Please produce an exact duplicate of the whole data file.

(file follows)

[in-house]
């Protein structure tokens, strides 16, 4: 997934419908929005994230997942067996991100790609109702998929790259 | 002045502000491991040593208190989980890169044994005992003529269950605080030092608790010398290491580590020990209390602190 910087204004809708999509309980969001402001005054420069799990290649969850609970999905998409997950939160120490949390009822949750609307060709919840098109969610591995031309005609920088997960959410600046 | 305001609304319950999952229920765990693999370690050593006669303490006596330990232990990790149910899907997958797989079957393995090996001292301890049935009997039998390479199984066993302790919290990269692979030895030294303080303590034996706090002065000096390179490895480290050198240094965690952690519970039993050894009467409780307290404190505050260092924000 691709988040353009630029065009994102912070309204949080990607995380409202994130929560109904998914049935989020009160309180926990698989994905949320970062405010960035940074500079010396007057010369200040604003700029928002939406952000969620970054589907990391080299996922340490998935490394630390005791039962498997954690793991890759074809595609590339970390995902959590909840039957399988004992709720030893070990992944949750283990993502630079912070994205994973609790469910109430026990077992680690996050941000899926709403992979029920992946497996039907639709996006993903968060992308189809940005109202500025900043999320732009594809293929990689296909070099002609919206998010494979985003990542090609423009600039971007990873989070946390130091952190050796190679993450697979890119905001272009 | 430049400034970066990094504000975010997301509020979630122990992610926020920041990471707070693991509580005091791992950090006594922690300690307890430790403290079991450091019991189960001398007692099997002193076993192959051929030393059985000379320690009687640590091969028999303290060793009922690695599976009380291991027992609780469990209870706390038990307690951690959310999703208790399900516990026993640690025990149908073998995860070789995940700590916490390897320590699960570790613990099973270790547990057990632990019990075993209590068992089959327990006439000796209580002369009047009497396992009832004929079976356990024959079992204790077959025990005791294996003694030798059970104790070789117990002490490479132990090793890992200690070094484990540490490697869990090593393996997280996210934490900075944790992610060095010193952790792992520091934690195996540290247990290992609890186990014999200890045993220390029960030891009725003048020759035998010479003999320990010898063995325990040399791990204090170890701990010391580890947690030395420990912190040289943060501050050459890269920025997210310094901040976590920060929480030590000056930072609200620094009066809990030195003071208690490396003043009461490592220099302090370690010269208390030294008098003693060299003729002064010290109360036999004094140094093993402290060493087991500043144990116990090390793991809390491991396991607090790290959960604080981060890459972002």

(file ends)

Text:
[in-house]
């Protein structure tokens, strides 16, 4: 997934419908929005994230997942067996991100790609109702998929790259 | 002045502000491991040593208190989980890169044994005992003529269950605080030092608790010398290491580590020990209390602190 910087204004809708999509309980969001402001005054420069799990290649969850609970999905998409997950939160120490949390009822949750609307060709919840098109969610591995031309005609920088997960959410600046 | 305001609304319950999952229920765990693999370690050593006669303490006596330990232990990790149910899907997958797989079957393995090996001292301890049935009997039998390479199984066993302790919290990269692979030895030294303080303590034996706090002065000096390179490895480290050198240094965690952690519970039993050894009467409780307290404190505050260092924000 691709988040353009630029065009994102912070309204949080990607995380409202994130929560109904998914049935989020009160309180926990698989994905949320970062405010960035940074500079010396007057010369200040604003700029928002939406952000969620970054589907990391080299996922340490998935490394630390005791039962498997954690793991890759074809595609590339970390995902959590909840039957399988004992709720030893070990992944949750283990993502630079912070994205994973609790469910109430026990077992680690996050941000899926709403992979029920992946497996039907639709996006993903968060992308189809940005109202500025900043999320732009594809293929990689296909070099002609919206998010494979985003990542090609423009600039971007990873989070946390130091952190050796190679993450697979890119905001272009 | 430049400034970066990094504000975010997301509020979630122990992610926020920041990471707070693991509580005091791992950090006594922690300690307890430790403290079991450091019991189960001398007692099997002193076993192959051929030393059985000379320690009687640590091969028999303290060793009922690695599976009380291991027992609780469990209870706390038990307690951690959310999703208790399900516990026993640690025990149908073998995860070789995940700590916490390897320590699960570790613990099973270790547990057990632990019990075993209590068992089959327990006439000796209580002369009047009497396992009832004929079976356990024959079992204790077959025990005791294996003694030798059970104790070789117990002490490479132990090793890992200690070094484990540490490697869990090593393996997280996210934490900075944790992610060095010193952790792992520091934690195996540290247990290992609890186990014999200890045993220390029960030891009725003048020759035998010479003999320990010898063995325990040399791990204090170890701990010391580890947690030395420990912190040289943060501050050459890269920025997210310094901040976590920060929480030590000056930072609200620094009066809990030195003071208690490396003043009461490592220099302090370690010269208390030294008098003693060299003729002064010290109360036999004094140094093993402290060493087991500043144990116990090390793991809390491991396991607090790290959960604080981060890459972002």